Lynn feels rewarded when her clients say they felt better after a session with her; she mentions, “even if I just get to help someone plant the seeds of change, I feel rewarded, because you don’t always get to see that.” College experience helped prepare her for her field, and she had the privilege to work with college students as a coach and academic specialist at Becker College. She even did mediation work with the student athletes on the team. She feels especially that her experience studying motivational interviewing and cognitive behavioral therapy prepared her for working with students as a counselor.
Graduate Intern Counselor
Lammers Hall Annex A101
Interviewed by Amy Shatz, MPH, Masters in Social Work, Class of 2021
Nathan’s interest in college counseling started while he was an undergraduate at West Virginia University (WVU.) At WVU Nathan studied sport and exercise psychology and became interested in the idea that athletes can perform better when in the right state of mind. Nathan decided to combine his interests in psychology and sports science to become a counselor for athletes.
Nathan finds WSU a unique environment offering students a small, intimate, public university in a beautiful rural area. Nathan’s favorite part of working with students is when they have that break-through moment of self-awareness and understanding that leads to positive personal change.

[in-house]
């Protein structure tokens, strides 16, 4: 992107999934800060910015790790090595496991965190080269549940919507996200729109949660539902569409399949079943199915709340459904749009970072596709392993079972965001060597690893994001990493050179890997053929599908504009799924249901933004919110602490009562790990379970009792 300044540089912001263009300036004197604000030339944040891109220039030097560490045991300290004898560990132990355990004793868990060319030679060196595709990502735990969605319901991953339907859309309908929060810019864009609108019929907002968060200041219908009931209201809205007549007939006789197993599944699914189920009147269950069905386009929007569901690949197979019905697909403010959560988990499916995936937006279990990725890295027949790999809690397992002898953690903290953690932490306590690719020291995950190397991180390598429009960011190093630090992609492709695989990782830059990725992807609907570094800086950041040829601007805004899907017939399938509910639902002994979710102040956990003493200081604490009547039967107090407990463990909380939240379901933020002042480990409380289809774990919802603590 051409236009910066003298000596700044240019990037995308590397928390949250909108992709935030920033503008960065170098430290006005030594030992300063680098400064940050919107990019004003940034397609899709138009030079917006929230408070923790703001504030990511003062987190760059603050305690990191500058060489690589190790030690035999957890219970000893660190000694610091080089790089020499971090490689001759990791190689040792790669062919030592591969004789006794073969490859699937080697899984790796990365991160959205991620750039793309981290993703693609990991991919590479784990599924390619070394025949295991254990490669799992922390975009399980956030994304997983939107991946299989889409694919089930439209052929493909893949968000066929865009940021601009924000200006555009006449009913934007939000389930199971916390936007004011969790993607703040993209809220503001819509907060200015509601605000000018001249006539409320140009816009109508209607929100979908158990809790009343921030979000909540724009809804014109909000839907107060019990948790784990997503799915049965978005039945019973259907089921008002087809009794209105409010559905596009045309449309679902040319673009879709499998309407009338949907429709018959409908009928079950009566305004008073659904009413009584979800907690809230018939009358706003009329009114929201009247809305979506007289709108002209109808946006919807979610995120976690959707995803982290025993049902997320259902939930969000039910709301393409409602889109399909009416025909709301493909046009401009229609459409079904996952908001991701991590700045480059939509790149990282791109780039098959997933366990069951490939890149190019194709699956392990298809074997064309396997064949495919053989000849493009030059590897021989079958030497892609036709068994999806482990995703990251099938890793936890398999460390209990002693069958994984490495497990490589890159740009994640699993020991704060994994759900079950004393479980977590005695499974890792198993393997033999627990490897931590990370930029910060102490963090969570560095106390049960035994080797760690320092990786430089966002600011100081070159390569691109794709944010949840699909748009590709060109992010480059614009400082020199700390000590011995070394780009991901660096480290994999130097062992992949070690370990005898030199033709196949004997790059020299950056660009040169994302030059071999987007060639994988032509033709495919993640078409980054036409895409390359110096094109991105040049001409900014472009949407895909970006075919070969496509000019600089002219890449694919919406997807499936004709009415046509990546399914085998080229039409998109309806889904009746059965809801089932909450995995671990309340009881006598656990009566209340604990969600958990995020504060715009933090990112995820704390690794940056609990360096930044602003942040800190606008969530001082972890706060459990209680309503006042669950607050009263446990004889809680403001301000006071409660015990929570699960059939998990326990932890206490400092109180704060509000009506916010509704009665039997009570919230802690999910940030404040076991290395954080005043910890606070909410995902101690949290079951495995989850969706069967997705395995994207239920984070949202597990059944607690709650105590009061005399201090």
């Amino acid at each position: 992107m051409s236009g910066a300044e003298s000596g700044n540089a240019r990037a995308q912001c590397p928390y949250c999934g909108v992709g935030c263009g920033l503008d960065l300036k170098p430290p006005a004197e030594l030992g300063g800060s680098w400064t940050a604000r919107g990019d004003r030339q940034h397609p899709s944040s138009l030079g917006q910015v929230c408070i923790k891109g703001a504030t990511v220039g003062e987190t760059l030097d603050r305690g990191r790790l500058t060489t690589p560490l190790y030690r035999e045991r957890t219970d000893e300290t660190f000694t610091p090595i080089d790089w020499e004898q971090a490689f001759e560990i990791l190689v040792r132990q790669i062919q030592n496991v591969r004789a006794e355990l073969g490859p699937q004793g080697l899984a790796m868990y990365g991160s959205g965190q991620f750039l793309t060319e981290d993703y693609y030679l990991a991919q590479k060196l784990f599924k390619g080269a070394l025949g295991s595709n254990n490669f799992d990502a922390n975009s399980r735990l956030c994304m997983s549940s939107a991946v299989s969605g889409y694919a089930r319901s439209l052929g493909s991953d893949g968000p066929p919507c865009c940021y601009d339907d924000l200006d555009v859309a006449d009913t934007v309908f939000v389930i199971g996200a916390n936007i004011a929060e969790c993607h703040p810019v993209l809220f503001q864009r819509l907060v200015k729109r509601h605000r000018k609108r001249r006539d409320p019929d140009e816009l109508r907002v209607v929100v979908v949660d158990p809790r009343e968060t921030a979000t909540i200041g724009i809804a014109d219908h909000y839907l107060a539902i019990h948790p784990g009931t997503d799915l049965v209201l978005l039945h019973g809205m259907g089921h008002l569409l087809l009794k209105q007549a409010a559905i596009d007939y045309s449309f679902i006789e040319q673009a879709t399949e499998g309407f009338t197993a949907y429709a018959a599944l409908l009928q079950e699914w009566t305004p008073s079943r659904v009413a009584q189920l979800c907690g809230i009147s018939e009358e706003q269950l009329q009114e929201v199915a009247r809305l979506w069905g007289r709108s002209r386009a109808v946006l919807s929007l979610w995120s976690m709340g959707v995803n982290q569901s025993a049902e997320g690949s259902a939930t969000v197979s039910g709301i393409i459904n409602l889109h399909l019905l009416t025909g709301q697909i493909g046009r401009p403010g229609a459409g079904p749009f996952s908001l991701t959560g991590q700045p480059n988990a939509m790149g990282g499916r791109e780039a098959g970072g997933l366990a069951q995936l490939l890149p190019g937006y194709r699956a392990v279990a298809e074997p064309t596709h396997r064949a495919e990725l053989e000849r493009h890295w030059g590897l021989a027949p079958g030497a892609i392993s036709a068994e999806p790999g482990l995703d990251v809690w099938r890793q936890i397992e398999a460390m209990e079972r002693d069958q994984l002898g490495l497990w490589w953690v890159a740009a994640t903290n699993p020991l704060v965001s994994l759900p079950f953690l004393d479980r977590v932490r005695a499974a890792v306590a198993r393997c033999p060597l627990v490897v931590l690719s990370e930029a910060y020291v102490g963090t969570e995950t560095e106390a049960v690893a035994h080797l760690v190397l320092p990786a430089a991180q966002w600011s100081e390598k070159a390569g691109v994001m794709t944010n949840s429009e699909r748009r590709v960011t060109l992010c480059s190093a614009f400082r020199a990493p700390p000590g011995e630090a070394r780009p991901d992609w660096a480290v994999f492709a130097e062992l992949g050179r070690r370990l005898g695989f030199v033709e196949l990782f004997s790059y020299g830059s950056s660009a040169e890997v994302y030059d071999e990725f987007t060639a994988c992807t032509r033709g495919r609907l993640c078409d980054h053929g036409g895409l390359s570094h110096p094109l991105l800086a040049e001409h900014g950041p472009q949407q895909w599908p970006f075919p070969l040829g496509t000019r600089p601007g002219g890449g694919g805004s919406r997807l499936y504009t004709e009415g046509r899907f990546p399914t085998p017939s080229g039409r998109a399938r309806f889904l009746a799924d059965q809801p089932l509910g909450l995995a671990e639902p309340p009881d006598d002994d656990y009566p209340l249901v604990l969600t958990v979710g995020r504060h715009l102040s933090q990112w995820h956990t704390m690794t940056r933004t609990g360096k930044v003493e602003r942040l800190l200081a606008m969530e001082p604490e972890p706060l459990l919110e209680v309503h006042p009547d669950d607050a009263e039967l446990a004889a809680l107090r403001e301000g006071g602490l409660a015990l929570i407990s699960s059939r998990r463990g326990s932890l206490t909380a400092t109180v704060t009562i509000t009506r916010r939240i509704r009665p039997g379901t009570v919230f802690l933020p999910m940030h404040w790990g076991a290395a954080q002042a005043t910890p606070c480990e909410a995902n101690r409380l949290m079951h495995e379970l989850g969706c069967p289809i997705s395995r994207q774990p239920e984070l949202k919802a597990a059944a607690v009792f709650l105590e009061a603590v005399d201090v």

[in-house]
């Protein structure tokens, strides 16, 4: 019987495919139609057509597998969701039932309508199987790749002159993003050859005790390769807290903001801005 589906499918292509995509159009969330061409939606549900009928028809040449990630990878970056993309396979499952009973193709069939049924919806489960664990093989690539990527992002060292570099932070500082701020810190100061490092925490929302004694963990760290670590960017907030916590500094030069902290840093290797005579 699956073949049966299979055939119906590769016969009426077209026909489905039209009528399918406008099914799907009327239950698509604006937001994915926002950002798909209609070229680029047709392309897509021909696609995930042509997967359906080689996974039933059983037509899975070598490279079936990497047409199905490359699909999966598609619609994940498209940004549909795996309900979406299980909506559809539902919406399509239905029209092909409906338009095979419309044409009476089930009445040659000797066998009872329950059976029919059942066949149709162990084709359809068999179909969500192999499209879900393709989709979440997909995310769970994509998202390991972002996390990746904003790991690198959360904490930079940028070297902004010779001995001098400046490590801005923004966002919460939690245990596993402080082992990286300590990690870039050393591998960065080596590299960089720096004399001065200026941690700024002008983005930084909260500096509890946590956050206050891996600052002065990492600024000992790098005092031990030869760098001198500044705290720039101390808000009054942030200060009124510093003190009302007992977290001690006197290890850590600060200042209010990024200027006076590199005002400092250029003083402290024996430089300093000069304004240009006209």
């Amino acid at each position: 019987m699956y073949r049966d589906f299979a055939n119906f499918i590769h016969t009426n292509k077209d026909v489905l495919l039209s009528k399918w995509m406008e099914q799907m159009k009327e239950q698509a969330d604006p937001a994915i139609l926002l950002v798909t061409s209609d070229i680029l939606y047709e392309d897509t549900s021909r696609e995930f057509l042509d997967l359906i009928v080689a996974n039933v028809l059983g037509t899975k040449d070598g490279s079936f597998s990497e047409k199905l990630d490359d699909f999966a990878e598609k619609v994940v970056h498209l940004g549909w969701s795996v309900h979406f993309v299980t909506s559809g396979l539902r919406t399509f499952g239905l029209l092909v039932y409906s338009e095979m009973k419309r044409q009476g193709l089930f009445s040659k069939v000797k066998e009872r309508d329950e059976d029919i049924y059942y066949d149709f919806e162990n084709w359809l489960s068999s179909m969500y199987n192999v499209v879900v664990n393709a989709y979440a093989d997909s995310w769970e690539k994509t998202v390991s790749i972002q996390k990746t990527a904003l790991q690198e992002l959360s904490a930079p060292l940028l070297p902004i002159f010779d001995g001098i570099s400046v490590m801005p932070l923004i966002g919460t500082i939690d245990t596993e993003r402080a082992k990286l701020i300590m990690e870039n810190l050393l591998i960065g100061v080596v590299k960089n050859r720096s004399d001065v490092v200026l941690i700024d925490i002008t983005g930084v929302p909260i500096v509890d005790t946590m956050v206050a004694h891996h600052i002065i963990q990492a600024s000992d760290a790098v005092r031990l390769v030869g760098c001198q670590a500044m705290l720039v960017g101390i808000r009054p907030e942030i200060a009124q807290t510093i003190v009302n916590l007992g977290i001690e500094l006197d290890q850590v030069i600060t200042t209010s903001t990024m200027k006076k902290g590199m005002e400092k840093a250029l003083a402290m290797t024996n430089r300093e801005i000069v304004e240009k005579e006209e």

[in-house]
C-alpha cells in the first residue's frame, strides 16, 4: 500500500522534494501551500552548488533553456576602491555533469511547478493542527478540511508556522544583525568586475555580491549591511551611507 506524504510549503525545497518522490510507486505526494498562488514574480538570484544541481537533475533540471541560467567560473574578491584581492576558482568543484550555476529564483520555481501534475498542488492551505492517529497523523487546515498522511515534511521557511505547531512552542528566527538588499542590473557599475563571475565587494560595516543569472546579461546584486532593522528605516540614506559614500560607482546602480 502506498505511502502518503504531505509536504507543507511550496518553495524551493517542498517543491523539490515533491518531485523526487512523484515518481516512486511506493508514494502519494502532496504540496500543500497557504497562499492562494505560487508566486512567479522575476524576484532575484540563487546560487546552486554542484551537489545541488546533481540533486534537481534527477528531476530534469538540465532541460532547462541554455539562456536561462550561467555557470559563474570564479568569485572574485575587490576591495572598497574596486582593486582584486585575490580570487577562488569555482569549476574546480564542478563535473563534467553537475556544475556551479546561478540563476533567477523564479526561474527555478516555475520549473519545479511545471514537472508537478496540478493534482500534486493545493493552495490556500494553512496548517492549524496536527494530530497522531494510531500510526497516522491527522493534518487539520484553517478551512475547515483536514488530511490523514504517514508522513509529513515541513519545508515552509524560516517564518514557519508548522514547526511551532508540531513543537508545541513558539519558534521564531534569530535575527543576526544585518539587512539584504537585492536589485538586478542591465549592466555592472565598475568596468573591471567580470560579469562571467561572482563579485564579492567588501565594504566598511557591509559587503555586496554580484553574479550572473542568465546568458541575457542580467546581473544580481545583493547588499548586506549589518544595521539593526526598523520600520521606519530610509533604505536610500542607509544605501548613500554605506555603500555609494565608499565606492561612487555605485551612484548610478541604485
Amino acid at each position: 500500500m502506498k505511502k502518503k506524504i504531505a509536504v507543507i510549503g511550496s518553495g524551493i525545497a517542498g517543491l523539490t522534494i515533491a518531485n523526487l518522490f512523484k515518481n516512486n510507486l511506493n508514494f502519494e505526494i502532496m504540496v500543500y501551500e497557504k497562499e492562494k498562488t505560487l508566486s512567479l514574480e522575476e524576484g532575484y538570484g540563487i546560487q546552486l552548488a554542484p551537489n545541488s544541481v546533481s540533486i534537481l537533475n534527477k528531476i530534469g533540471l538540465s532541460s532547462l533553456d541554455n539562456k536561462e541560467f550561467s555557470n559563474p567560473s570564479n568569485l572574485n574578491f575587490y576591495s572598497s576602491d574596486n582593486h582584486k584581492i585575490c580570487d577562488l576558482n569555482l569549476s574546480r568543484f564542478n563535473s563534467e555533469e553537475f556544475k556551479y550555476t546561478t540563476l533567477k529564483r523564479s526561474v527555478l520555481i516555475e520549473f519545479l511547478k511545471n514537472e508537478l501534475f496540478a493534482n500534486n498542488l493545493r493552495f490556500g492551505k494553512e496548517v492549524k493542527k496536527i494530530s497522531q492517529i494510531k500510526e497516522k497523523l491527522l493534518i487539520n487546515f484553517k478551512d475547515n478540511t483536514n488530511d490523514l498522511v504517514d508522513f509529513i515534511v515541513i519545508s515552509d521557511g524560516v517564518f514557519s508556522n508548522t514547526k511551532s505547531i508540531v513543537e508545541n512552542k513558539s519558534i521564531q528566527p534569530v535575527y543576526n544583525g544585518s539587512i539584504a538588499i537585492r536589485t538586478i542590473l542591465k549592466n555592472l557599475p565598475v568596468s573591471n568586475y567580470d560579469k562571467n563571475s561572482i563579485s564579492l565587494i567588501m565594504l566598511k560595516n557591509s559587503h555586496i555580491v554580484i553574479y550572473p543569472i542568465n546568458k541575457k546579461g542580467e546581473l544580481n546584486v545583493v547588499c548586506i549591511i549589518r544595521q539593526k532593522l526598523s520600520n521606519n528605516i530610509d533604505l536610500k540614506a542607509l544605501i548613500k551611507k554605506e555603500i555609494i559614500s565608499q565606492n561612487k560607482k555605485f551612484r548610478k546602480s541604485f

Nathan wishes he had known about university counseling services when he was an undergraduate. Now that he has had the chance to work with students in the center he realizes how accessible the incredible resources are – and how helpful it is to use them! In addition to his enthusiasm for counseling athletes Nathan brings to the counseling center his interest in the emotional wellbeing of college students and his belief in the power of counseling.
In his free time Nathan enjoys reading books, working out, and playing basketball.
Bachelors in Sport and Exercise Psychology from West Virginia University, Morgantown
Current MEd student, Springfield College, Springfield
Interviewed by Monique Desnoyers, English, Class of 2017
As the Administrative Assistant, Lisa is a helpful, friendly face welcoming all who come to the Counseling Center. Lisa’s favorite part about her job is being the first person people see when they come in, and so she gets to offer immediate help and comfort to them. Lisa loves the WSU community because the faculty and staff are extremely welcoming and willing to help students in any possible way.